As a fellow scientist, I’m impressed by Jermofoot’s well reasoned and patient responses- we scientists can be arrogant at times with our proximal knowledge of the natural world.
However, Balungalof, I think much of the confusion has to do with your concept of Newtonian Gravity. Newton’s theory of gravity (it is not a law, unlike his contributions to thermodynamics) simply stated that there existed an attractive force between two masses via gravitational potential energy. And Newton was almost exactly right. However, his theory fell short of explaining exactly “what” gravity is. That’s where Einstein came in with general relativity and improved (if not completely resolved) the question of “how” gravity occurs. However, with the blossoming field of Quantum Theory growing at the same time, gravity became a sort of conundrum as it was the weakest of the fundamental forces.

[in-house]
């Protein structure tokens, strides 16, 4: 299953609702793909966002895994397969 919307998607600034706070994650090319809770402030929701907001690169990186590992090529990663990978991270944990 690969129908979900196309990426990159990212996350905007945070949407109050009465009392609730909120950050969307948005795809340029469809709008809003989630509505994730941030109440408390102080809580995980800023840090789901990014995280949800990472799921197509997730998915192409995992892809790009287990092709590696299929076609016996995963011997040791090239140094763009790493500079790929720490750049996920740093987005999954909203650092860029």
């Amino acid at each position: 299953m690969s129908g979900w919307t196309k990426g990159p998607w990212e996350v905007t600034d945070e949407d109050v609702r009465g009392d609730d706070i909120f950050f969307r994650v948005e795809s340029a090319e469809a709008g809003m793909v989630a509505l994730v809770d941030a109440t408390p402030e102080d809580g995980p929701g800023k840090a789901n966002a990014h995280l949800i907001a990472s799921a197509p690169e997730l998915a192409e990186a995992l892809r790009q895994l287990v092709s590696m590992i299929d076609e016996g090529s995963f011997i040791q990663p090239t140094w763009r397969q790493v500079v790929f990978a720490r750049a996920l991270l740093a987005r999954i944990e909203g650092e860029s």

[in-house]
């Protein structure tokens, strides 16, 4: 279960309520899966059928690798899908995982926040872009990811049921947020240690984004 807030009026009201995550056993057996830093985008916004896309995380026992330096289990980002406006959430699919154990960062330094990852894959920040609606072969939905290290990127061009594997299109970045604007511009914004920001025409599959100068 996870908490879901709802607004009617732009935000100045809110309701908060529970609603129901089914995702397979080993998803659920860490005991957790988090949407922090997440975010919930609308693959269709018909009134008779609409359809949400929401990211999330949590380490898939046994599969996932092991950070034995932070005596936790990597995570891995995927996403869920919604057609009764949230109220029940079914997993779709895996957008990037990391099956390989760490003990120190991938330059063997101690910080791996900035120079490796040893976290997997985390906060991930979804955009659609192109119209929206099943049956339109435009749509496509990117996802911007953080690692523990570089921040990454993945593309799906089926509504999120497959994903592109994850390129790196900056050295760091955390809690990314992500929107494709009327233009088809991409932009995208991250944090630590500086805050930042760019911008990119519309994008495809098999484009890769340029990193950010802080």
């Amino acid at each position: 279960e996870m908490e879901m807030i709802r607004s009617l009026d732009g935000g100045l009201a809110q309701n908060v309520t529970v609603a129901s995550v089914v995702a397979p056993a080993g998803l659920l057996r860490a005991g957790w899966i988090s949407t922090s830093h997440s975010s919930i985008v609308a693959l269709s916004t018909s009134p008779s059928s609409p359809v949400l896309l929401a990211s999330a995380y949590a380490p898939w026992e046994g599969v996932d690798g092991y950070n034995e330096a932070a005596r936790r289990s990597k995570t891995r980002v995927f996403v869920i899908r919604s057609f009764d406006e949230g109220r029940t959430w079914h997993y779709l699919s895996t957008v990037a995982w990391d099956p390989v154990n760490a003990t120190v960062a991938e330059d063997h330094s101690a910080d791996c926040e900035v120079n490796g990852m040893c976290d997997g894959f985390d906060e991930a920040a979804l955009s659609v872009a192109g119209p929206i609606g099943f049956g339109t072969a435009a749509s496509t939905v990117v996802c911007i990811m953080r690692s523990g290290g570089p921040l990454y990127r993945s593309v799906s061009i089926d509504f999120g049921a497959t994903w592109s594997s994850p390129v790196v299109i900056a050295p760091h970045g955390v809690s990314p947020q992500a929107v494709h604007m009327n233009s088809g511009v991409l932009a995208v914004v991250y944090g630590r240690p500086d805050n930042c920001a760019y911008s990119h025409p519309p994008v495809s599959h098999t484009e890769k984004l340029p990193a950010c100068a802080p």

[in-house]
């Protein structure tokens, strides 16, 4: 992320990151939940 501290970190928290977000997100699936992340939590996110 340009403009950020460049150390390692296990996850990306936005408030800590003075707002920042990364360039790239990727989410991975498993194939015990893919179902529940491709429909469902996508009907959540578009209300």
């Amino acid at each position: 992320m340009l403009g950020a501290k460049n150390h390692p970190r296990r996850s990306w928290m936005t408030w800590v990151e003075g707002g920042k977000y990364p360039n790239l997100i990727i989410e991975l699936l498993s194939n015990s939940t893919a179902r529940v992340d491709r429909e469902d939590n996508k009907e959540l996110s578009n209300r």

-extra credit for anyone who can list them
So now we have some new theories concerning quantum gravity that start springing up around this time while Einstein’s general theory gets scrutinized.
Fast forward to the present and we’ve again confirmed General Relativity with a new gravity probe launched by NASA last year, I belive. Einstein was completely right. And we still haven’t unified physics yet (despite the best efforts of string, and later, M-theorists). Maybe someday you can take the banner of the likes of Pauli and Einstiein and try to figure out a “Theory of Everything”!
Ladies and gentlemen, that’s what makes science so special. It’s not a “religion” because we rely on physical, falsiafiable evidence which can be confirmed by repeated testing and statistical verification. The method is very beautiful, and I think it begs everyone’s respect before we start claiming that her major theories are “broken”.